The fourteenth century aisled nave is an impressive piece of work in Decorated style to judge from the restored windows, perhaps dating from the pre-ogee phase before c. 1320. The five north and five south windows are composed of three to the east of their respective porches and a conjoined pair to the west (where the aisles partially embrace the tower), each featuring a quatrefoil above a pair of cinquefoiled lights. (See the photograph of the S. front, above left.) The S. windows create a grand impression, resting on wide arched recesses, both outside and in, and the buttresses separating the bays on both sides of the building are enriched with blank trefoiled arches beneath gablets. In addition, at the eastern end of each aisle but still facing north or south, a two-light square-headed window divided into two tiers by a transom, has been inserted (probably in the fifteenth century) to throw light on the rood. The aisle windows to the east and west are three-light with irregular sexfoils in rounded triangles in the apices and outer lights subarcuated above trilobes. (The N. aisle E. window is shown above right.) The nave clerestory is formed of four pairs of cusped lancets, positioned above the spandrels of the five-bay nave arcades.
The arcades are excellent pieces of work and yet they raise doubts, for being formed of arches of complex profile springing from piers consisting of four major semicircular shafts with fillets and capitals, and four minor keeled shafts set in deep hollows, just how early can they be? (The photograph, above left, shows the N. arcade viewed from beneath the chancel arch, and the photograph, above right, a close-up of a S. pier.) The late Birkin Haward, in his comprehensive guide to the nave arcades of the neighbouring county of Suffolk (Mediaeval Church Arcades, pub. Suffolk Institute of Archaeology and History", 1993), found only four possible fourteenth century examples with quatrefoil piers where the main shafts were filleted, and none that could be indisputably dated before c.1410. That doesn't preclude these from being earlier, of course, but it should give pause for thought. The treatment of the rere-arches round the N. and S. nave doorways, with tall shafts supporting segmental-pointed blank arches above and blank rectangular panels on either side (as seen below left), is attractive but difficult to date at all closely. The shallow-pitched nave roof (below right) must be a late Perpendicular replacement: it is most notable for the downward bracing of the king posts, which rise to support the collars.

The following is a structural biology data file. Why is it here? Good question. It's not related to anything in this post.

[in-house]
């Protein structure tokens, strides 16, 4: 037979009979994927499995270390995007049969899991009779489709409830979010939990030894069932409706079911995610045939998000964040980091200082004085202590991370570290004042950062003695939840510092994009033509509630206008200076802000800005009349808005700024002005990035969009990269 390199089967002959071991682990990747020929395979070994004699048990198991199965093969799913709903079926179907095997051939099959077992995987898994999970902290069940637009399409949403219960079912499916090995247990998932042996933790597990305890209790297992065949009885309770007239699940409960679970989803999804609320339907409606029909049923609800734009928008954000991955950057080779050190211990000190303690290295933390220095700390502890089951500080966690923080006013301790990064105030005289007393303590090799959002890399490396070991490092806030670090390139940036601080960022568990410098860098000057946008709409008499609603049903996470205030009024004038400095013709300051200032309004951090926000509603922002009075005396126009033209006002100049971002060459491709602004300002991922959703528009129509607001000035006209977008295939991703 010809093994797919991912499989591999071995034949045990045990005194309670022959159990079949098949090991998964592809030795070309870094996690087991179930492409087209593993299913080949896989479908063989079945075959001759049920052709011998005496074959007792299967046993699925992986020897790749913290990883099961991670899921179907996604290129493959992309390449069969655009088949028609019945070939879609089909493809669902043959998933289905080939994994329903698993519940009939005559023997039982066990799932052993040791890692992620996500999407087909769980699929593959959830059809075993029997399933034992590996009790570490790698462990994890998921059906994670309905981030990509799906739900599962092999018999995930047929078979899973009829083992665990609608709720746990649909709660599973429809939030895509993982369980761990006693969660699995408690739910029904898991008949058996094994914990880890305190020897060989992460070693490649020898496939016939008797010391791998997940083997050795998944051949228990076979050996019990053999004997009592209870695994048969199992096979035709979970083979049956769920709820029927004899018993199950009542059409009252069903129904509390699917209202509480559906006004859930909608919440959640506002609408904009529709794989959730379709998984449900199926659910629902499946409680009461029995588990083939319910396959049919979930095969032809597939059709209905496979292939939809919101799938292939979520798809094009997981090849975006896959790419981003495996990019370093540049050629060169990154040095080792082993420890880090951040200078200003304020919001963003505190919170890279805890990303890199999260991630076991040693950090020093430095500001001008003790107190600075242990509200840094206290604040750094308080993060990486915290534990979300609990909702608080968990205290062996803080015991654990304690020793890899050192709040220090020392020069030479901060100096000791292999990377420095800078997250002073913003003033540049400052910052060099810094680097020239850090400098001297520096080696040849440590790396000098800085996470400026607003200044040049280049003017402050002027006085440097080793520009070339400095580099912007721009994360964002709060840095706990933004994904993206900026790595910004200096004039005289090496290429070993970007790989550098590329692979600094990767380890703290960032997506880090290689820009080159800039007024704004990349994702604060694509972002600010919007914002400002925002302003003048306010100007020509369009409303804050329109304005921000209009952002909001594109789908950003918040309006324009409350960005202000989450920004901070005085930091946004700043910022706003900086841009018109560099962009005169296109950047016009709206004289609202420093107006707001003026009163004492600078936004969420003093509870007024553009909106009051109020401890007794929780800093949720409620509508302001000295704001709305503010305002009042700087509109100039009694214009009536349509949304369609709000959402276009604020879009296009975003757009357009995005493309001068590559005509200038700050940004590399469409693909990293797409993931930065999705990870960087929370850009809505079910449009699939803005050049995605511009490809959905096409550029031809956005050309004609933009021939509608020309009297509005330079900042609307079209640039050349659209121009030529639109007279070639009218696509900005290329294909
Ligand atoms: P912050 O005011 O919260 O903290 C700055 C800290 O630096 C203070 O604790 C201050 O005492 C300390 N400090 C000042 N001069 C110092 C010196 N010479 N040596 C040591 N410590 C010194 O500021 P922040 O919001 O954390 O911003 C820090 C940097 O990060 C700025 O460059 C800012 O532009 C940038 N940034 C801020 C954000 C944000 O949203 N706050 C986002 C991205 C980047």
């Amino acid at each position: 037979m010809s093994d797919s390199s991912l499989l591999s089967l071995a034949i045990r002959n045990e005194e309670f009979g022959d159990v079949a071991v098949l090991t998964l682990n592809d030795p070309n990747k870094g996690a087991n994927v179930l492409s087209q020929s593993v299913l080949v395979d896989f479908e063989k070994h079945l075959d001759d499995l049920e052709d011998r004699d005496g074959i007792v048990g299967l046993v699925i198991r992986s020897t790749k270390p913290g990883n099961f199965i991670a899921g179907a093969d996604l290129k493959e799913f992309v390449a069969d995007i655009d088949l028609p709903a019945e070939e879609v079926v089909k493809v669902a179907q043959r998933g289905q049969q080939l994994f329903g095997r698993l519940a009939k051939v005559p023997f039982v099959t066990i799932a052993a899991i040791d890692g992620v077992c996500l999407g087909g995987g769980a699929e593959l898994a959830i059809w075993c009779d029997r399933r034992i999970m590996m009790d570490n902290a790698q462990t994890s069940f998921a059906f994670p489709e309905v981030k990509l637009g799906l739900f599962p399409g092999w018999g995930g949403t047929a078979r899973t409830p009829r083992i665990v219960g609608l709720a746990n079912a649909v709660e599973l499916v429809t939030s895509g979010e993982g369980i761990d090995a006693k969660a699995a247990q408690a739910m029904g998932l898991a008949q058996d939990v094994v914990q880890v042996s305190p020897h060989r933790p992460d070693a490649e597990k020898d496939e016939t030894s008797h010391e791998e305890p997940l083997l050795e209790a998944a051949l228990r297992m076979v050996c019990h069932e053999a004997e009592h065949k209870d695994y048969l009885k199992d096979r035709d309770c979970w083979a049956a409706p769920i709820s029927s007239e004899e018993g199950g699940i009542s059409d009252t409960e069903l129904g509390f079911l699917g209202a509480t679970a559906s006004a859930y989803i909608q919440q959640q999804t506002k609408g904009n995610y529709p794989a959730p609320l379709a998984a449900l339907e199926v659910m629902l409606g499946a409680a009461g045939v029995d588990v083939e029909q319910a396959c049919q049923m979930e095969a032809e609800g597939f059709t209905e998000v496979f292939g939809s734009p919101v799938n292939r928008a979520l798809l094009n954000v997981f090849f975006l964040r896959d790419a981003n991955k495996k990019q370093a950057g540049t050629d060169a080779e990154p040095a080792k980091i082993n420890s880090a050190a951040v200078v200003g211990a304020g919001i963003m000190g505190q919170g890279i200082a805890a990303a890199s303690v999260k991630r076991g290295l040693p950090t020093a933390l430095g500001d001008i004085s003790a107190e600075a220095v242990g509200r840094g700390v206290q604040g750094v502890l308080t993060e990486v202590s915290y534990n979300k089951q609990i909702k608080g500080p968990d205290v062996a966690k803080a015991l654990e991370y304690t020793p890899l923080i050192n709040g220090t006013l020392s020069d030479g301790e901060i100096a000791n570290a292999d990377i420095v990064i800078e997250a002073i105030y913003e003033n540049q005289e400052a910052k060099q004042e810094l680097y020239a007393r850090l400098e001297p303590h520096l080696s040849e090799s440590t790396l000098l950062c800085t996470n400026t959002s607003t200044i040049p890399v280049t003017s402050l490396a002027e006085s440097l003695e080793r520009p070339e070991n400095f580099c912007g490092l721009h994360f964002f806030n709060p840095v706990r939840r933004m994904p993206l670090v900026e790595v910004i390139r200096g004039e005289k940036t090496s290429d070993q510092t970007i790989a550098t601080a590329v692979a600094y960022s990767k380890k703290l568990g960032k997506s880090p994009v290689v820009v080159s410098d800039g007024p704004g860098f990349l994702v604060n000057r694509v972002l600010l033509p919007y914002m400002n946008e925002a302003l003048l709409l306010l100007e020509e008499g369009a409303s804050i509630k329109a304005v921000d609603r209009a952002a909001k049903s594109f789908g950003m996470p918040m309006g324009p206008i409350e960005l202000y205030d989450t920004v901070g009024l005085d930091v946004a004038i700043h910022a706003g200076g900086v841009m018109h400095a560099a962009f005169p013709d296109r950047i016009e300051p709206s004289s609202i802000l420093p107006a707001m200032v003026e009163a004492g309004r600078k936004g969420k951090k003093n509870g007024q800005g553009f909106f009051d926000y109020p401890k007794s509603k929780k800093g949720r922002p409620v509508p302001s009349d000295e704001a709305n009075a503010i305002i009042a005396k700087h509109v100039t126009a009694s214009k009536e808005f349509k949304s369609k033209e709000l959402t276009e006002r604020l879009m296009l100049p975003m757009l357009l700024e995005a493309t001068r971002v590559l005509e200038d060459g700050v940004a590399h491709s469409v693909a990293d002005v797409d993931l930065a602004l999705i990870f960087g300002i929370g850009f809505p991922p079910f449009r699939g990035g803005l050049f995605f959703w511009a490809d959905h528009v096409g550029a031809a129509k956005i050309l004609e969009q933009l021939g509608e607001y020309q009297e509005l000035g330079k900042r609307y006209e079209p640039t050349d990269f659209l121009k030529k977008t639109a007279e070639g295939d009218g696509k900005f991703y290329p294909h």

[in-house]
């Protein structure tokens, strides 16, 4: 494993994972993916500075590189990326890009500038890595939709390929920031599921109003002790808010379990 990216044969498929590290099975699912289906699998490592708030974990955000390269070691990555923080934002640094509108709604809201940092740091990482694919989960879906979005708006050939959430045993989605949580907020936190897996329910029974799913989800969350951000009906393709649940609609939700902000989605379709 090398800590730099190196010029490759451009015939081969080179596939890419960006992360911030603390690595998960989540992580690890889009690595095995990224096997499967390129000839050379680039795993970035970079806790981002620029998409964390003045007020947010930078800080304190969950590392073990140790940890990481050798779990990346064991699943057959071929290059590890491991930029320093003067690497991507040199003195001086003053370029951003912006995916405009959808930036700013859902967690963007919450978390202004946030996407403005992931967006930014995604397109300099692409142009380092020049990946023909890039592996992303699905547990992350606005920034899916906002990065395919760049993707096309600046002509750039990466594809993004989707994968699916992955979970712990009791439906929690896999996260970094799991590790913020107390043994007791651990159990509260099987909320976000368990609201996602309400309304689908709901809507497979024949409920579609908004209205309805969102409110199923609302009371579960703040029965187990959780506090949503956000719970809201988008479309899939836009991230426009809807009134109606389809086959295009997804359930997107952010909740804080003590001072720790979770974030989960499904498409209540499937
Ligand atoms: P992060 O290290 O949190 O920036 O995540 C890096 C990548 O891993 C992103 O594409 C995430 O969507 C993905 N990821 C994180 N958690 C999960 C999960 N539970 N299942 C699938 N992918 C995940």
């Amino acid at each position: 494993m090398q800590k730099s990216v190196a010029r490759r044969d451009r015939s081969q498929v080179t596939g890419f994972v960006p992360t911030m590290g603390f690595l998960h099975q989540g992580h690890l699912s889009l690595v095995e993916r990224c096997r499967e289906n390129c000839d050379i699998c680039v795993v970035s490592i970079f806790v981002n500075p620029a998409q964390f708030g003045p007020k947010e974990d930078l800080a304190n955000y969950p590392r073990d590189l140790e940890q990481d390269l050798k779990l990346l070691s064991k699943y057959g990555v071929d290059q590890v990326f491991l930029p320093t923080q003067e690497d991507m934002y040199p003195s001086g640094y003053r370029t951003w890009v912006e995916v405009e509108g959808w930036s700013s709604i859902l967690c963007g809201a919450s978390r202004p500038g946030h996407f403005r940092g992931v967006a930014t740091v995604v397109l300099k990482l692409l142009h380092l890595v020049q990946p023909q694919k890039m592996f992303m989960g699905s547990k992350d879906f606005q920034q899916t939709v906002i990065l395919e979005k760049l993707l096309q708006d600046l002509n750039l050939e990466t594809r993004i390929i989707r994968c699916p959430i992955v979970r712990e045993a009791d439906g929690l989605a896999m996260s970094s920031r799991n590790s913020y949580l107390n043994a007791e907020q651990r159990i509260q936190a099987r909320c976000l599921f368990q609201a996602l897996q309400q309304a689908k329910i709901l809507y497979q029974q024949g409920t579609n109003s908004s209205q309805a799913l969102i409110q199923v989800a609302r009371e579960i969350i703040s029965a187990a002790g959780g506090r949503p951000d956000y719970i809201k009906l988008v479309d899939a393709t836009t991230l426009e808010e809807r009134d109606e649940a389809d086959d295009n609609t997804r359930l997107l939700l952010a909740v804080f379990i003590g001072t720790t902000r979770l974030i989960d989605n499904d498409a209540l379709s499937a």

Church carpentry also includes the two almost identical fourteenth century parclose screens enclosing the east ends of the aisles, featuring attractive Decorated tracery above the lights and elaborate openwork fronting the lofts. However, these make it almost impossible to photograph or even properly to view the large wall monuments behind, of which that to the north commemorating Thomas Pledger (d. 1599) and his wife, Margaret, portrays the couple kneeling, set within an architectural surround, and that to the south, dedicated to Sir Roger Jenyns (d. 1740) and his wife, Elizabeth, depicts the pair seated, a book in one hand, clad "in night attire" in consequence of which "there was... a period when the monument was thought to be obscene" (Rogers). A smaller monument on the S. wall of the S. aisle, which was mentioned by Gunnis in his Dictionary of British Sculptors, 1660-1851 (pub. The Abbey Library, 1951), is dedicated to Soame Jenyns (d. 1787) and his wife, and signed by John Bacon the Younger (1777-1859), who earned a fine reputation by the age of thirty and squandered it ever afterwards.